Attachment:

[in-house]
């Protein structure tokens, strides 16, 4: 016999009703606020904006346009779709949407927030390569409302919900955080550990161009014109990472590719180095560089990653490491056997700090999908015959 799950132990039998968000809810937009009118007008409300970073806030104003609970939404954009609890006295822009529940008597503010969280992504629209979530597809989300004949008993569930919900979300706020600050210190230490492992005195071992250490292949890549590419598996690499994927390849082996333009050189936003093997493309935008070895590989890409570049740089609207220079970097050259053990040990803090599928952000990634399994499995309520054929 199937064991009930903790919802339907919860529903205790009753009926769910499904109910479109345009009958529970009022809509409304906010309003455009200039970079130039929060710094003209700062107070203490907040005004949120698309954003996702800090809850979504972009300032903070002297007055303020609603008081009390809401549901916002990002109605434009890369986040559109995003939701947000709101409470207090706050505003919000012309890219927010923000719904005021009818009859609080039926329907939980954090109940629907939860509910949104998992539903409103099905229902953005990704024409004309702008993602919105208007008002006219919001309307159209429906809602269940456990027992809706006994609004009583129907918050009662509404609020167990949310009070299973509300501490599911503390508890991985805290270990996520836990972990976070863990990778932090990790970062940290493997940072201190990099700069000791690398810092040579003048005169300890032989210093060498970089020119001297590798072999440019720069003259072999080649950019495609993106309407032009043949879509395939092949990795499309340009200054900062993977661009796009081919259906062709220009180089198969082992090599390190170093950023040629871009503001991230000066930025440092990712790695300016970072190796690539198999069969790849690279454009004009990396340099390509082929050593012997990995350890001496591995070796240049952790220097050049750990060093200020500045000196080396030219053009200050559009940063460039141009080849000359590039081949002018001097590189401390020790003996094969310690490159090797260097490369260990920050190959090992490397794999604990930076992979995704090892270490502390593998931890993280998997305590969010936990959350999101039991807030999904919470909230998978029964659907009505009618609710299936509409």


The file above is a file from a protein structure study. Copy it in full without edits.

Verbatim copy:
[in-house]
């Protein structure tokens, strides 16, 4: 016999009703606020904006346009779709949407927030390569409302919900955080550990161009014109990472590719180095560089990653490491056997700090999908015959 799950132990039998968000809810937009009118007008409300970073806030104003609970939404954009609890006295822009529940008597503010969280992504629209979530597809989300004949008993569930919900979300706020600050210190230490492992005195071992250490292949890549590419598996690499994927390849082996333009050189936003093997493309935008070895590989890409570049740089609207220079970097050259053990040990803090599928952000990634399994499995309520054929 199937064991009930903790919802339907919860529903205790009753009926769910499904109910479109345009009958529970009022809509409304906010309003455009200039970079130039929060710094003209700062107070203490907040005004949120698309954003996702800090809850979504972009300032903070002297007055303020609603008081009390809401549901916002990002109605434009890369986040559109995003939701947000709101409470207090706050505003919000012309890219927010923000719904005021009818009859609080039926329907939980954090109940629907939860509910949104998992539903409103099905229902953005990704024409004309702008993602919105208007008002006219919001309307159209429906809602269940456990027992809706006994609004009583129907918050009662509404609020167990949310009070299973509300501490599911503390508890991985805290270990996520836990972990976070863990990778932090990790970062940290493997940072201190990099700069000791690398810092040579003048005169300890032989210093060498970089020119001297590798072999440019720069003259072999080649950019495609993106309407032009043949879509395939092949990795499309340009200054900062993977661009796009081919259906062709220009180089198969082992090599390190170093950023040629871009503001991230000066930025440092990712790695300016970072190796690539198999069969790849690279454009004009990396340099390509082929050593012997990995350890001496591995070796240049952790220097050049750990060093200020500045000196080396030219053009200050559009940063460039141009080849000359590039081949002018001097590189401390020790003996094969310690490159090797260097490369260990920050190959090992490397794999604990930076992979995704090892270490502390593998931890993280998997305590969010936990959350999101039991807030999904919470909230998978029964659907009505009618609710299936509409």